pablo escobar white house

A rare photo of one of history’s wealthiest drug lords posing in front of the White House. 1981.

In this infamous photograph we see the notorious Colombian drug lord Pablo Escobar standing in front of the White House in Washington, DC. The boy standing beside Escobar is his only son. He also took his family on a first class trip to Disneyland at about the same time.

That’s the White House’s North Portico, and that means that Escobar and his son are standing on the sidewalk adjacent to Pennsylvania Ave which at the time was open to vehicular traffic. Any pedestrian could walk along the street and pose for a similar photograph – and in fact, you can still do so today, though the fence has gotten higher.

The photograph, taken by Escobar’s wife, Maria Victoria, appeared in a 2010 HBO documentary “Sins of My Father,” which tells the story of the drug kingpin’s life through the eyes of his only son, Juan Pablo Escobar, who has since changed his name to Sebastian Marroquin.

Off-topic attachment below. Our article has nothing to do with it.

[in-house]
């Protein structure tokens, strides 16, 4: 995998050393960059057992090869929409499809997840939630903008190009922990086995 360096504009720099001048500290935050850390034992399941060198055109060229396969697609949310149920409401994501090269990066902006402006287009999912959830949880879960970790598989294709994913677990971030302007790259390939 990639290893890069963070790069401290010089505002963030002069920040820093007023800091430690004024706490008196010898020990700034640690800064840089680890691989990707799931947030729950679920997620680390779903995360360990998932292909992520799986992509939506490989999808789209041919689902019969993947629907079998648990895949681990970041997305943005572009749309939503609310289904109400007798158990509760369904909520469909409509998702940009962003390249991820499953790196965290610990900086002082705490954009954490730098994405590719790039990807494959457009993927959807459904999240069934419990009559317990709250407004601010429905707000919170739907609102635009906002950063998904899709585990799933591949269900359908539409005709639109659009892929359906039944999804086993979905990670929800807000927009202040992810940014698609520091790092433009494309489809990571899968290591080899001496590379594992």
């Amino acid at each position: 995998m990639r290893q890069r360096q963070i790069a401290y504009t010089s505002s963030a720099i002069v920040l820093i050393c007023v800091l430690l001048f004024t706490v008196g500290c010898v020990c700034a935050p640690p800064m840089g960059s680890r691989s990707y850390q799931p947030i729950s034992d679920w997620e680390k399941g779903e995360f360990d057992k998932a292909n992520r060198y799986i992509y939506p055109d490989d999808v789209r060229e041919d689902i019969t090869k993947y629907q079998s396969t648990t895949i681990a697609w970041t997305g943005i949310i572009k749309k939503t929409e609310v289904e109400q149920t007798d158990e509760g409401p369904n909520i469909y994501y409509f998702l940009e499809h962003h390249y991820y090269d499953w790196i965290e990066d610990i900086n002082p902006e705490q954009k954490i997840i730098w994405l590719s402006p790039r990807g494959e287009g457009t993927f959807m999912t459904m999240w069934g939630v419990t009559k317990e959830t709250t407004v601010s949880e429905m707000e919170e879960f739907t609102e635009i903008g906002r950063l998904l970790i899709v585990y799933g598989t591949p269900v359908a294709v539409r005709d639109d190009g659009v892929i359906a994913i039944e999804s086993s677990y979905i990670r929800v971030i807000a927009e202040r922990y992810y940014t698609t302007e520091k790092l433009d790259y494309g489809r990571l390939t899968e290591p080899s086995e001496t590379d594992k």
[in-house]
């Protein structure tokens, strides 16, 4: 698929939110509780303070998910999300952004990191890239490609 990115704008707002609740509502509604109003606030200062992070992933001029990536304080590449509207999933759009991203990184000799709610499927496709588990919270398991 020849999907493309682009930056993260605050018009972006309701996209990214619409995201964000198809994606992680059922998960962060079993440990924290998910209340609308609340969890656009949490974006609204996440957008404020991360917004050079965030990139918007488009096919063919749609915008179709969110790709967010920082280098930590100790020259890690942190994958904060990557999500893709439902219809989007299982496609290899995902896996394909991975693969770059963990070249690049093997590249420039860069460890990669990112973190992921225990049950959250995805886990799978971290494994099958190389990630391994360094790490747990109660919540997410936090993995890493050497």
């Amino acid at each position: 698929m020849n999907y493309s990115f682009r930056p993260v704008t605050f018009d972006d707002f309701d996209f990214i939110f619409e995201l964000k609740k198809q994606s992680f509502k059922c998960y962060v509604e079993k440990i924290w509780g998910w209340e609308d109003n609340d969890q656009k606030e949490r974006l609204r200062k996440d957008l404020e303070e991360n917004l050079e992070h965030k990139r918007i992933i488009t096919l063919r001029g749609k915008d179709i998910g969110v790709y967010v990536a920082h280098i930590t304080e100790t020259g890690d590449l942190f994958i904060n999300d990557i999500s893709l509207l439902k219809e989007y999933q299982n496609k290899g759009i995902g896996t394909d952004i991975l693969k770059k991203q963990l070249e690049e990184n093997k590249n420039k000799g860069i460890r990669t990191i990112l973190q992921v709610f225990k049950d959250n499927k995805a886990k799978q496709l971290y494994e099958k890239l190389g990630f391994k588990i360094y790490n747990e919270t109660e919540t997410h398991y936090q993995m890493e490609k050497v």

During the time this picture was taken, Pablo Escobar was in the process of trying to make himself appear a “legitimate” politician in Colombia. He was first on the City Council in Medéllin and then became a substitute Congressman.

He had a diplomatic passport and that is probably what he travelled to the US on, though that’s not verified. Or he simply used fake passports which he could have easily obtained through his political connections.

In the 1982 parliamentary election, Escobar was elected as an alternate member of the Chamber of Representatives as part of the Liberal Alternative movement. Through this, he was responsible for community projects, such as the construction of houses and football fields, which gained him popularity among the locals of the towns that he frequented.

However, Escobar was vilified by the Colombian and U.S. governments, who routinely stifled his political ambitions and pushed for his arrest, with Escobar widely believed to have orchestrated the DAS Building and Avianca Flight 203 bombings in retaliation.
At the height of his power, Escobar brought in an estimated $420 million a week in revenue, supplied 80% of the world’s cocaine, and smuggled 15 tons of cocaine into the US per day.

Escobar’s legacy remains controversial; while many denounce the heinous nature of his crimes, he was seen as a “Robin Hood-like” figure for many in Colombia, as he provided many amenities to the poor, while his killing was mourned and his funeral attended by over 25,000 people.

(Photo credit: HBO “Sins of My Father”).